By Denham Sadler
The controversial proposed changes to the R&D tax incentive will be applied retrospectively for the 2019-20 financial year if the legislation is eventually passed by Parliament later this year, a senate inquiry has heard.
The Senate Economics Legislation Committee held a public hearing for its inquiry into the government’s planned reforms to the research and development tax incentive (RDTI), amounting to a $1.8 billion cut to the popular scheme, on Monday.
The bill, which introduces an increased expenditure threshold of $150 million, a $4 million cap for smaller firms and an “intensity measure” to calculate the size of the offset for larger companies, was rejected by the same senate committee in early 2019, before being reintroduced with some minor changes in December last year.
The legislation was quickly referred back to the Senate economics committee, with the reporting date pushed back to July due to the ongoing COVID-19 pandemic.
The bill makes it clear all changes will be applied to the 2019-20 financial year, despite it now having no prospect of being passed by Parliament until August at the earliest.
This would mean that a company that claims a refund under the scheme in July as part of a tax return may have to amend this later if the legislation is passed and change the size of the tax offset.
Despite this, the departmental officials claimed that this is not applying the changes retrospectively as they had been previously flagged by the government.
“Companies will be making claims on current laws. Should something change in the future the ATO would work with companies to amend their claims. We would not regard it as retrospective,” industry department general manager Wayne Calder told the hearing
“It was announced in 2018 at the time of the budget that the government intended to make changes to the RDTI.”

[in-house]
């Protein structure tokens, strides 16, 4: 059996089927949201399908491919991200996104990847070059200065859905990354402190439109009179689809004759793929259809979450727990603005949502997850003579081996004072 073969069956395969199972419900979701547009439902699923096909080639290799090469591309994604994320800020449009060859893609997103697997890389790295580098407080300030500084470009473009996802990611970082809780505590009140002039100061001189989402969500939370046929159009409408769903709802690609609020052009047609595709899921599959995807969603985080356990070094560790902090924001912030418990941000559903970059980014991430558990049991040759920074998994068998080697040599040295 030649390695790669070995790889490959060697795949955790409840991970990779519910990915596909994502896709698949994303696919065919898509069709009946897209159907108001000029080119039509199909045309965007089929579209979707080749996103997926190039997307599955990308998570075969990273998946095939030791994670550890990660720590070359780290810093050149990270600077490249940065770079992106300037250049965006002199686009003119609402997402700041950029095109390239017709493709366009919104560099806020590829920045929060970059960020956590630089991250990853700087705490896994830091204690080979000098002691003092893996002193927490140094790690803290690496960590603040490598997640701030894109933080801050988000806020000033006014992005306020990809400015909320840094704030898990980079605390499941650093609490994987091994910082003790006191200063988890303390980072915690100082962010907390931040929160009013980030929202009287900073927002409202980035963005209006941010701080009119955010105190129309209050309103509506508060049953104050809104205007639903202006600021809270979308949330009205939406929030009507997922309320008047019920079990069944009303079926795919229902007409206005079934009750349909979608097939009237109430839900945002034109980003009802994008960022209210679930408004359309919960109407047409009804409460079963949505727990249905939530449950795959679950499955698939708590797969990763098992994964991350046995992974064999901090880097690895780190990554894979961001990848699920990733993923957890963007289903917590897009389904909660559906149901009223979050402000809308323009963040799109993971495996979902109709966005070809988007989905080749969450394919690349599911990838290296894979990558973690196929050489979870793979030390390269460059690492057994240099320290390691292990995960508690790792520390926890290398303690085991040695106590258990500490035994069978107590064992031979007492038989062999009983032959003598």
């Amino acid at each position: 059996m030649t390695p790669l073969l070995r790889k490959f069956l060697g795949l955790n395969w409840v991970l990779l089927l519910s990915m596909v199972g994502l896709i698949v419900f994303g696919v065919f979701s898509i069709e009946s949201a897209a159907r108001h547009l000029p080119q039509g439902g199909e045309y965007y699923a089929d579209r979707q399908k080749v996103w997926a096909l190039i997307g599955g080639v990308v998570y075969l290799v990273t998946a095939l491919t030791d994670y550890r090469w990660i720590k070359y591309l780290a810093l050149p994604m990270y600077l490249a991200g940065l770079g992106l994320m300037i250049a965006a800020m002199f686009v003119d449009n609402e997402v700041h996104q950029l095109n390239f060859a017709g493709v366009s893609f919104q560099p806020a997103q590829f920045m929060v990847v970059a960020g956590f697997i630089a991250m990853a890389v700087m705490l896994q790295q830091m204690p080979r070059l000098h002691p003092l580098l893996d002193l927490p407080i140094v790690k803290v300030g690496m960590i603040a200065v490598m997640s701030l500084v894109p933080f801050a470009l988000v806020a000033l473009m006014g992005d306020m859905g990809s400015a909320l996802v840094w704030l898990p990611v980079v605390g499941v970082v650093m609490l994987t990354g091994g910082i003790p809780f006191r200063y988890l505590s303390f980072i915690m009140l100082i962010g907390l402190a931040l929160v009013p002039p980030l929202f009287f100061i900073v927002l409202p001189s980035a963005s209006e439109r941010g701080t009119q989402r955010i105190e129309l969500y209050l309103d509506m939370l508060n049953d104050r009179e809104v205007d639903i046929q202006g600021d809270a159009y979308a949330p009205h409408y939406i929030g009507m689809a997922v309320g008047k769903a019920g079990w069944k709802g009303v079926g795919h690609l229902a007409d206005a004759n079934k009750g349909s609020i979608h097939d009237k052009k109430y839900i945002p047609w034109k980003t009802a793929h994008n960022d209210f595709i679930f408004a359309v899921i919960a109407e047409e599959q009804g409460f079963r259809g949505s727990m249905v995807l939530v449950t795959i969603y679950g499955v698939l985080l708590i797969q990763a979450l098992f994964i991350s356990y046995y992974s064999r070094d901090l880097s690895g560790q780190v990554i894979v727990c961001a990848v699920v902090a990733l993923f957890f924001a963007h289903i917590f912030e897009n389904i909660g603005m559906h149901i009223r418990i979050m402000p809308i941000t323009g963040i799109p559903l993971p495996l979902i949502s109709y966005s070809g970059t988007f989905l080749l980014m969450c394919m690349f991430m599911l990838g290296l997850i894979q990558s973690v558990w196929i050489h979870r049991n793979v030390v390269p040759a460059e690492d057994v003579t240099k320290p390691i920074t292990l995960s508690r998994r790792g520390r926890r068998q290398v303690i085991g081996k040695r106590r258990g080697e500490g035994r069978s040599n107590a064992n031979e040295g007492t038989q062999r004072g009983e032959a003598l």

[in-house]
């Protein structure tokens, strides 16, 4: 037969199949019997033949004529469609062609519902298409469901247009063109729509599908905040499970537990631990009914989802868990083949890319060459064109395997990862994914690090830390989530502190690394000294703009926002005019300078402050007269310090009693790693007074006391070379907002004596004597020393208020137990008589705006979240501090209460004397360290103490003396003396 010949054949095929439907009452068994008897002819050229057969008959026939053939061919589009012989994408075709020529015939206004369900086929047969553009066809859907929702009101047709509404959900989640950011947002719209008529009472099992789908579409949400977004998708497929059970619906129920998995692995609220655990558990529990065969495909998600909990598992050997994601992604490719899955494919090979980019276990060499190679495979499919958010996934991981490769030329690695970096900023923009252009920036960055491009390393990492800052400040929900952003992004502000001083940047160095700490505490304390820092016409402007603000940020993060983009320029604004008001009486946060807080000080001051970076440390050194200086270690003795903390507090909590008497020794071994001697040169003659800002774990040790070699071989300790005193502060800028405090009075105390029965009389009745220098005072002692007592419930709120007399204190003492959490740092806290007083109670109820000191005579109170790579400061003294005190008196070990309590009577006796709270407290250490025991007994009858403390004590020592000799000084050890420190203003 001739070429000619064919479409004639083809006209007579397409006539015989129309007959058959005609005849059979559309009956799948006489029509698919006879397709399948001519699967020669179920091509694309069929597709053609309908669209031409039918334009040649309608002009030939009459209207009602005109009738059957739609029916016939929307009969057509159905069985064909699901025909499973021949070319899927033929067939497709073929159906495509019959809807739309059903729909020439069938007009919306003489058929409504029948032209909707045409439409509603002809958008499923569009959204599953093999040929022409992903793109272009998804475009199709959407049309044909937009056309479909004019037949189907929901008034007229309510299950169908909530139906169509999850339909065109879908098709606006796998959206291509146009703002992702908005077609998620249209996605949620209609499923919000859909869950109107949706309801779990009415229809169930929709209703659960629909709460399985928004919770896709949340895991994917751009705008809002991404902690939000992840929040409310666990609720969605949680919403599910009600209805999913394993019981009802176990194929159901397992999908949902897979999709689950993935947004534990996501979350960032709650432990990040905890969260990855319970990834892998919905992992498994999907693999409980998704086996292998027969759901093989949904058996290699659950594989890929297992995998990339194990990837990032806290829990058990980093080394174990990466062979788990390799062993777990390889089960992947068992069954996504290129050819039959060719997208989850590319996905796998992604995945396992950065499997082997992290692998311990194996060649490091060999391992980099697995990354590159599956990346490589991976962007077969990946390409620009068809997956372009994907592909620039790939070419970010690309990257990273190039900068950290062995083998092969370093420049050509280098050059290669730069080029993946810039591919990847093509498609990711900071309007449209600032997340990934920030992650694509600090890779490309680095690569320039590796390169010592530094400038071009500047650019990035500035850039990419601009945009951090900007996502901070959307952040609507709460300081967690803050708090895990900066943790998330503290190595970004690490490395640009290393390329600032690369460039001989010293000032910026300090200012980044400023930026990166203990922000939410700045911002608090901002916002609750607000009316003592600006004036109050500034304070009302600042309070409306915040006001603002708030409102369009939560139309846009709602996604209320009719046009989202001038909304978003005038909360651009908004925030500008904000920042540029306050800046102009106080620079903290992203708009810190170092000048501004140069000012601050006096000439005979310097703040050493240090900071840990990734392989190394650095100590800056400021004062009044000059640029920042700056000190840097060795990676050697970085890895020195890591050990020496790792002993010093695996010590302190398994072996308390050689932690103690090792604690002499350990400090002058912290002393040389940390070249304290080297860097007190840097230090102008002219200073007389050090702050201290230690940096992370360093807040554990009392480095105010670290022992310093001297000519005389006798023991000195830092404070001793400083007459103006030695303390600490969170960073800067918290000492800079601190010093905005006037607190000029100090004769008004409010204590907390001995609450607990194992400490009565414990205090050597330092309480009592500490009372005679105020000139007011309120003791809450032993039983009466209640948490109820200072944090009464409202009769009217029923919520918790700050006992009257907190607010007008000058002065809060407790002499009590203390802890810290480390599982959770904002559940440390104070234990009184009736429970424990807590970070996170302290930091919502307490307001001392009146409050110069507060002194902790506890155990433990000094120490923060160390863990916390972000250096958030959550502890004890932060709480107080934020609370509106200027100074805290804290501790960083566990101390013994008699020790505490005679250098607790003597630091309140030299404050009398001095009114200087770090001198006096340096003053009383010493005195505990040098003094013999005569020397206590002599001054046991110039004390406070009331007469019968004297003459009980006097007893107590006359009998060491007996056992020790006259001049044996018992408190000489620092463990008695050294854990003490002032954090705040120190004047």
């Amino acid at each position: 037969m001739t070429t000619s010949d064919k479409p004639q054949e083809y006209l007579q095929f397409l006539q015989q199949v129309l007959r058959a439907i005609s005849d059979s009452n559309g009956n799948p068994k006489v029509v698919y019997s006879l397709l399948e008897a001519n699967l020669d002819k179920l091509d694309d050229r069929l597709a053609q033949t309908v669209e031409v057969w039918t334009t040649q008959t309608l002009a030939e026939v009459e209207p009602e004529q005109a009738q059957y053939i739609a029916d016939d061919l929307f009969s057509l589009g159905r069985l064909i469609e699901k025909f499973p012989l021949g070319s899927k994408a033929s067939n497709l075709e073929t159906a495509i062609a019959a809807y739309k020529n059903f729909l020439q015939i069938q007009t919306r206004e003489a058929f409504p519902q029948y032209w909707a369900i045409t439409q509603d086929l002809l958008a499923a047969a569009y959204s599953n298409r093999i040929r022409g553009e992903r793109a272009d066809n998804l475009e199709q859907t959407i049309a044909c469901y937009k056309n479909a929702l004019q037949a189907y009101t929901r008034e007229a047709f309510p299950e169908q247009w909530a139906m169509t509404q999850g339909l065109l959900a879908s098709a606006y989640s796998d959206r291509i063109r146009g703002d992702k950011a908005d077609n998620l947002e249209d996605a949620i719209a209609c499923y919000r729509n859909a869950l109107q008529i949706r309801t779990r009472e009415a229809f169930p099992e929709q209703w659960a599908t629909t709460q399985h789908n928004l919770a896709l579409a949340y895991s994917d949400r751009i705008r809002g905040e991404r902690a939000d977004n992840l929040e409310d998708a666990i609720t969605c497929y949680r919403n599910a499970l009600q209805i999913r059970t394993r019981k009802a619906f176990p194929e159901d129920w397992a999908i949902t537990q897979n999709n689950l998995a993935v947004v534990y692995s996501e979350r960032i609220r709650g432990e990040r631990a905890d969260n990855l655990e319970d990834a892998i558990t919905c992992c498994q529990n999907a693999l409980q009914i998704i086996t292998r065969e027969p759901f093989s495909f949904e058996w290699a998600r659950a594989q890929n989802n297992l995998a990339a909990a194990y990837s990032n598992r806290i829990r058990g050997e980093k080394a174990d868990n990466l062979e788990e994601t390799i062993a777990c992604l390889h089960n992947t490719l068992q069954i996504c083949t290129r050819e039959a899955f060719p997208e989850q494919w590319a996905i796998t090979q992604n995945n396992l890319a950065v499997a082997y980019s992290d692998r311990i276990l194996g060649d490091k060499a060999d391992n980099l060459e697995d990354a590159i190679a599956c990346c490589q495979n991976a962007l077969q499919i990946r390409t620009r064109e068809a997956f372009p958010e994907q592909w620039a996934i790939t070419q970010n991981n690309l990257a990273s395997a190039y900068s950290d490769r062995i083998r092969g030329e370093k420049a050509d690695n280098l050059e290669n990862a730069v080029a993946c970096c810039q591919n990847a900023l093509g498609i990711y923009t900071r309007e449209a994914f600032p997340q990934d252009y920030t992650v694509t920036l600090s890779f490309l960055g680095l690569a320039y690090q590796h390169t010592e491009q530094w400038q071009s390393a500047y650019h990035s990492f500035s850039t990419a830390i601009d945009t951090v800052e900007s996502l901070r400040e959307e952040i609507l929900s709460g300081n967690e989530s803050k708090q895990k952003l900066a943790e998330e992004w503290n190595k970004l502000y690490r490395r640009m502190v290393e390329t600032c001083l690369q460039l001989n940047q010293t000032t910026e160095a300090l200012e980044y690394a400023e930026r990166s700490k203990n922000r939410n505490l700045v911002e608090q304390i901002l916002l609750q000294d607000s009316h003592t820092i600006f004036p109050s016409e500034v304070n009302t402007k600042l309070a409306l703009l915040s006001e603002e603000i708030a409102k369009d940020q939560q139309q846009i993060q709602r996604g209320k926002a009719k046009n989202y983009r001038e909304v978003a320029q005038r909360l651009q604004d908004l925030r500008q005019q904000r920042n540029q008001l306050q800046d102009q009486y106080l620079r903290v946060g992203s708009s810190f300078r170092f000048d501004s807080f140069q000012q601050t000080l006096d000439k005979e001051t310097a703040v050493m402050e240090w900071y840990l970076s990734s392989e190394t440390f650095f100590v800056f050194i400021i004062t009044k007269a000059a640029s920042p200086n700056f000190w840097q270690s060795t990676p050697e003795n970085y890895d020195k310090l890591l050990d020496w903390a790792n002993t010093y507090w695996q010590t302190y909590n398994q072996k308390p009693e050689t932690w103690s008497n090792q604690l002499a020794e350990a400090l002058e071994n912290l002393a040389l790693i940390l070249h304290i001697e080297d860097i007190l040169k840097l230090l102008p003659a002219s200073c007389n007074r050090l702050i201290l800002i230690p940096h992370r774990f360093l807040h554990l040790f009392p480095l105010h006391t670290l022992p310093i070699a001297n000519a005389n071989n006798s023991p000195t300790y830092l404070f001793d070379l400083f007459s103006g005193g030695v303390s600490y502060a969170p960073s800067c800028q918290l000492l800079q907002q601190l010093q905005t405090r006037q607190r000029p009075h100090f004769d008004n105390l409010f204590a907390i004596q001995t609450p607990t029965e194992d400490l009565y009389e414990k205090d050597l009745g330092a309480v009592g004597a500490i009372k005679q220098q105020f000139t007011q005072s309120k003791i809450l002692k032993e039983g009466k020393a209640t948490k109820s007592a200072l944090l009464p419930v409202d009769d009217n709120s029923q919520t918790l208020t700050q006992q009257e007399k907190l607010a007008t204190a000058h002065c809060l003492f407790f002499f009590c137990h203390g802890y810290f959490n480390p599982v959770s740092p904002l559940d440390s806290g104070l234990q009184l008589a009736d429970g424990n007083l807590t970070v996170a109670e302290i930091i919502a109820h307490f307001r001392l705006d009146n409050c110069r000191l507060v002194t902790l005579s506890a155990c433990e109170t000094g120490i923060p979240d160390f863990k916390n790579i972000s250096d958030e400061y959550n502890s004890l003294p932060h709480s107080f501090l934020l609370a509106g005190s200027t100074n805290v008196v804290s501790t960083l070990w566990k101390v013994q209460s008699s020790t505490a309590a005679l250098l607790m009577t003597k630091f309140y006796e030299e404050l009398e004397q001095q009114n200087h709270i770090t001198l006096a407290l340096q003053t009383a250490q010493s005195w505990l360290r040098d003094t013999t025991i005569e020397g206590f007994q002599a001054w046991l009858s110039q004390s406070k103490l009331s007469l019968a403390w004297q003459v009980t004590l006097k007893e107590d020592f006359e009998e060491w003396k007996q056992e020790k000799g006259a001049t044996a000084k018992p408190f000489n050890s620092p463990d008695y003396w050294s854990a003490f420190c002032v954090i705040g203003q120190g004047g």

“It’s just a progression from when it was announced in the 2018 budget – taxpayers have known there was going to be a change. It’s been previously announced government policy.”
Australian Taxation Office officials had fewer qualms about labelling the legislation as retrospective, and said guidance has been provided to Australian businesses.
“Given the doubt about whether the legislation will be enacted prior to 30 June, the ATO has published administrative treatment on its website to provide clarity around what claimants should be doing,” ATO senior technical adviser Jade Hawkins told the hearing.
“The ATO is required to act on legislation as it currently stands, so the information we’ve been providing is we will accept tax returns as they are lodged up until the point the legislation is enacted by Parliament. If it is enacted we will be advising taxpayers who lodged in existing laws they will have to be revised.”
The ATO confirmed that no tax shortfall penalties will be applied in this case, and any interest incurred will be remitted to zero.
If companies do claim the RDTI before the legislation is passed, they are likely to see the size of their offset reduced due to the changes.
A number of industry groups appeared at the public hearing, and all were critical of the reforms, saying they would lead companies to move offshore, to jobs being lost and would hamper local manufacturing.
Manufacturing Australia chief executive Benjamin Eade said the proposed changes would reduce the tax offset from 8.5 per cent to 4.5 per cent. On top of other changes introduced in 2016, this brings the total reduction in the scheme to 55 per cent over recent years, Mr Eade told the committee.
“Every member of Manufacturing Australia will be worse off under the proposed measures in this bill. The combined impact will drive manufacturing R&D investment offshore or it will drive production offshore – the net outcome is you have less R&D happening here,” Mr Eade said.
“Now is a time to lean in to incentivising local manufacturing and R&D – this bill doesn’t do that. It actually is a disincentive.”
The hearing was also told that the government has responded to a scathing report on the RDTI scheme by small business ombudsman Kate Carnell, delivered late last year, but that this will not be made public.
This article first appeared in InnovationAus